By the Sweat of Our Brows


McConnells, SC – Experience the African-American journey from enslavement to today at the compelling program By the Sweat of Our Brows, 10:00 am until 4:00 pm, Saturday, September 8 at Historic Brattonsville, 1444 Brattonsville Road, McConnells, SC.

Records indicate that in 1843, the Bratton plantation was home to 139 enslaved men, women and children.  More than 150 years later, their descendants have come together to help Historic Brattonsville honor and celebrate their ancestors’ legacies. Historic Brattonsville is one of the few living history sites which share the story of African-American history.

Well-known African-American-Jewish culinary writer, historian and living history interpreter, Michael W. Twitty will present special cooking demonstrations from 10:00 am until 3:00 pm in the Plantation kitchen.  Twitty became interested in culinary history after a childhood visit to Colonial Williamsburg.  “I liked how they recreated history,” he said.  “When you cook, you’re not just throwing something together — it’s an art.  There’s an incredible body of knowledge.”  Twitty’s cooking demonstration will include barbeque pork, chicken, rabbit and other foods indigenous to York County around 1860.
Twitty will present an informal discussion tracing his journey to uncover his ancestry at 3:15pm. Twitty’s father’s parents were migrants from south-central Virginia and the South Carolina upcountry.  “Visiting places of culinary memory where slavery meets food” are part of his current Southern Discomfort Tour and scholarly research.  “We are very fortunate to have Michael Twitty participate with us in this year’s By the Sweat of Our Brows,” says Dontavious Williams, Historic Brattonsville Interpreter and coordinator for this year’s program, now in its sixteenth year. Twitty has conducted classes, workshops and performed cooking demonstrations for over 100 groups including the Smithsonian Institution, Colonial Williamsburg, Thomas Jefferson’s Monticello and the Library of Congress.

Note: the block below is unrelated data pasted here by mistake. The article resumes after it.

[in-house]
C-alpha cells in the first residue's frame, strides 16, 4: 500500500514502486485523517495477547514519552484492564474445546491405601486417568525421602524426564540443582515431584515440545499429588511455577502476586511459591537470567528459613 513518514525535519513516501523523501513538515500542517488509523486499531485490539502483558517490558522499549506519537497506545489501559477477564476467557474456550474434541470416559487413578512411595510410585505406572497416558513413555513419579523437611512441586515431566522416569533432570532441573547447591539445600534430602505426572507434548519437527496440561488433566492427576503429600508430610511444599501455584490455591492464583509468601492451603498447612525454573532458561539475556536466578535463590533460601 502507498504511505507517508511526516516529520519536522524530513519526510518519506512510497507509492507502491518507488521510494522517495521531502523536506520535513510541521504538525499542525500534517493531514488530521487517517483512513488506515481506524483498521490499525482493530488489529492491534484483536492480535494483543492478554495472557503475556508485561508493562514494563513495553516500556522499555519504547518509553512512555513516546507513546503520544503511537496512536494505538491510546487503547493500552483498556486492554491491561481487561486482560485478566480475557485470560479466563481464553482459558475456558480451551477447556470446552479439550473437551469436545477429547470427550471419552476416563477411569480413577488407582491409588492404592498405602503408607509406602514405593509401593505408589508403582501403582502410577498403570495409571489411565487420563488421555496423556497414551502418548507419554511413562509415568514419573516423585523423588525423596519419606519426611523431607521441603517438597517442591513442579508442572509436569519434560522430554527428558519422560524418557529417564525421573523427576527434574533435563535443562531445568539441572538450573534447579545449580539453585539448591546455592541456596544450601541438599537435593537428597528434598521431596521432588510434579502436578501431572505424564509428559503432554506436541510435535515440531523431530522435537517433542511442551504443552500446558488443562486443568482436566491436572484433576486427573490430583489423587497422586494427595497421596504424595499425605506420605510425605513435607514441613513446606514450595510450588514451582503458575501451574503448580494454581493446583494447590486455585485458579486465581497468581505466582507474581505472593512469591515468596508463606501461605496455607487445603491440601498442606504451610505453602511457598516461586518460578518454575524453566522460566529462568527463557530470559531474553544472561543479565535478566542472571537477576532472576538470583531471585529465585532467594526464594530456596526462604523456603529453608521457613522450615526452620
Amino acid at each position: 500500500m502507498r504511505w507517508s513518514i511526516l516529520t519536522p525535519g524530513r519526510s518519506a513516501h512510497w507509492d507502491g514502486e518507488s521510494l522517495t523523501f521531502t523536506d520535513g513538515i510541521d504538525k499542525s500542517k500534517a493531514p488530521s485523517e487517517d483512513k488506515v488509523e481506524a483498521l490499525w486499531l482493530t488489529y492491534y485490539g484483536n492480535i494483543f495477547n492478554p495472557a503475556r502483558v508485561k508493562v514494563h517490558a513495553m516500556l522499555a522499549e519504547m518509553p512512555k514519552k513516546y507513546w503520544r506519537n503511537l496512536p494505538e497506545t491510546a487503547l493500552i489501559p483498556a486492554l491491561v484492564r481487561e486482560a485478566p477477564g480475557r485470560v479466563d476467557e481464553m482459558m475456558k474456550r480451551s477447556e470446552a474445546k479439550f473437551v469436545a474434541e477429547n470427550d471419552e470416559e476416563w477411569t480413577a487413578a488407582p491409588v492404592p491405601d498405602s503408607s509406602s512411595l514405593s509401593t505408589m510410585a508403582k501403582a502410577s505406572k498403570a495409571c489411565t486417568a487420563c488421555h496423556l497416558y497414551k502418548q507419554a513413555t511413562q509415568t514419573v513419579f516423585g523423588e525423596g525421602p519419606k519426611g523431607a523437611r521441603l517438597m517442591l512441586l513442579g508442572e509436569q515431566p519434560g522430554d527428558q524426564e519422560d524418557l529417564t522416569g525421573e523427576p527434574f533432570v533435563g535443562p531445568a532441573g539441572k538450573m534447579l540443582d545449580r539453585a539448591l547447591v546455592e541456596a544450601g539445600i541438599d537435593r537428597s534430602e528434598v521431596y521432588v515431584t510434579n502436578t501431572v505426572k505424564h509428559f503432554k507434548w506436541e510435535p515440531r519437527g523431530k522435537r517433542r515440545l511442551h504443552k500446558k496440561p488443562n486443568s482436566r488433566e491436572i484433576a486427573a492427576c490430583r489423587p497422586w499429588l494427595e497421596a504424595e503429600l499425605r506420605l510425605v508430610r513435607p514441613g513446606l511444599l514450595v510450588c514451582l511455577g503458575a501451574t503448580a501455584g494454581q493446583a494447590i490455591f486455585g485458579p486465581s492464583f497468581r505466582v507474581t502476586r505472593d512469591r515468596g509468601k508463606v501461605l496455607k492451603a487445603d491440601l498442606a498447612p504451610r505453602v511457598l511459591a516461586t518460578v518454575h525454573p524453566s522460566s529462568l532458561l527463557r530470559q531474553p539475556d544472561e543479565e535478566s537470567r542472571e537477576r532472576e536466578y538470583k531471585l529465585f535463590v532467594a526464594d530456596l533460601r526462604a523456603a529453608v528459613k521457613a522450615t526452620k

Other activities include a bus tour to Fishing Creek Presbyterian Church (the site in which Captain Christian Huck burned the parsonage prior to coming to Brattonsville where he met his demise).  At Fishing Creek, visitors will tour the church and learn of its Revolutionary War history as well as the African American roots that are tied to the church. In the “Black Cemetery,” award winning African-American Interpreter Kitty Wilson-Evans will present a moving vignette honoring those who are buried there.  Tours will depart from Historic Brattonsville at 10:50 am and 1:20 pm for Fishing Creek.  Bus tours are sponsored by Edward Jones —Office of Lyle Back.

Traditional gospel music will be performed by Mt. Zion Baptist Church Hymn Choir under the direction of Mr. Tommy Rowell at 10:30 am and 12:30 pm.   Mt. Zion Church was built in 1867 on land that originally was owned by the Bratton Family.  At 11:00 am four powerful twenty-minute theatrical performances will explore how a suspected slave revolt shaped the lives of enslaved African-Americans and whites in the Brattonsville community. These performances will repeat at 1:30 pm.
Ongoing throughout the day will be doll making activities, craft vendors and free southern food samples provided by SMS Venture-Prises of York, SC.

COST Adults, $6; Seniors, $5; Youth ages 4-17, $3; ages 3 and younger Free. CHM members, FREE.